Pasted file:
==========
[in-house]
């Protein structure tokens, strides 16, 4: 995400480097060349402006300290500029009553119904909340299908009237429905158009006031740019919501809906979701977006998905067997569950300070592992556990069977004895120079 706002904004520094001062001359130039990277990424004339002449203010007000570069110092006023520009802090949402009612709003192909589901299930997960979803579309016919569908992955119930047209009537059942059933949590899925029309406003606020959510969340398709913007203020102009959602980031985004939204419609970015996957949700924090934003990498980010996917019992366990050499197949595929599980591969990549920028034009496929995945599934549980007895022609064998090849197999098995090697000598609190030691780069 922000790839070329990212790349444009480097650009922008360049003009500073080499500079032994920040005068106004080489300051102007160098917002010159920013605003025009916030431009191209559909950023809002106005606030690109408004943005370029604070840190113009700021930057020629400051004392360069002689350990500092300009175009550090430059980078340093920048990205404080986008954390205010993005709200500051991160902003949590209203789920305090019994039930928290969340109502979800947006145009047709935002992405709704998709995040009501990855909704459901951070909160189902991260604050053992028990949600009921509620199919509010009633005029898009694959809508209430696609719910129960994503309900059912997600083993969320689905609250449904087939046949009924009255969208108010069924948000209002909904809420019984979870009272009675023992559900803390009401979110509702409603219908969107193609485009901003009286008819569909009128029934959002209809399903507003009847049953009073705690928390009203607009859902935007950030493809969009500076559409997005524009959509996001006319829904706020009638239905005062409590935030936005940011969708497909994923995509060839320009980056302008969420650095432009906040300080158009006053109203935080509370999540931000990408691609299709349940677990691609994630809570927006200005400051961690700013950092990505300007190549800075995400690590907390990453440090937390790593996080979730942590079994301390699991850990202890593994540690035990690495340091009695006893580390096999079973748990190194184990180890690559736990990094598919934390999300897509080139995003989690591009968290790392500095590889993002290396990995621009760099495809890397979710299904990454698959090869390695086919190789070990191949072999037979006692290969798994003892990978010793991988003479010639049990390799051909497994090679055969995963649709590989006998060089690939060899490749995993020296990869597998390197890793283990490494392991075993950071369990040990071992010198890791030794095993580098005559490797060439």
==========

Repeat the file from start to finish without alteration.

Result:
[in-house]
């Protein structure tokens, strides 16, 4: 995400480097060349402006300290500029009553119904909340299908009237429905158009006031740019919501809906979701977006998905067997569950300070592992556990069977004895120079 706002904004520094001062001359130039990277990424004339002449203010007000570069110092006023520009802090949402009612709003192909589901299930997960979803579309016919569908992955119930047209009537059942059933949590899925029309406003606020959510969340398709913007203020102009959602980031985004939204419609970015996957949700924090934003990498980010996917019992366990050499197949595929599980591969990549920028034009496929995945599934549980007895022609064998090849197999098995090697000598609190030691780069 922000790839070329990212790349444009480097650009922008360049003009500073080499500079032994920040005068106004080489300051102007160098917002010159920013605003025009916030431009191209559909950023809002106005606030690109408004943005370029604070840190113009700021930057020629400051004392360069002689350990500092300009175009550090430059980078340093920048990205404080986008954390205010993005709200500051991160902003949590209203789920305090019994039930928290969340109502979800947006145009047709935002992405709704998709995040009501990855909704459901951070909160189902991260604050053992028990949600009921509620199919509010009633005029898009694959809508209430696609719910129960994503309900059912997600083993969320689905609250449904087939046949009924009255969208108010069924948000209002909904809420019984979870009272009675023992559900803390009401979110509702409603219908969107193609485009901003009286008819569909009128029934959002209809399903507003009847049953009073705690928390009203607009859902935007950030493809969009500076559409997005524009959509996001006319829904706020009638239905005062409590935030936005940011969708497909994923995509060839320009980056302008969420650095432009906040300080158009006053109203935080509370999540931000990408691609299709349940677990691609994630809570927006200005400051961690700013950092990505300007190549800075995400690590907390990453440090937390790593996080979730942590079994301390699991850990202890593994540690035990690495340091009695006893580390096999079973748990190194184990180890690559736990990094598919934390999300897509080139995003989690591009968290790392500095590889993002290396990995621009760099495809890397979710299904990454698959090869390695086919190789070990191949072999037979006692290969798994003892990978010793991988003479010639049990390799051909497994090679055969995963649709590989006998060089690939060899490749995993020296990869597998390197890793283990490494392991075993950071369990040990071992010198890791030794095993580098005559490797060439």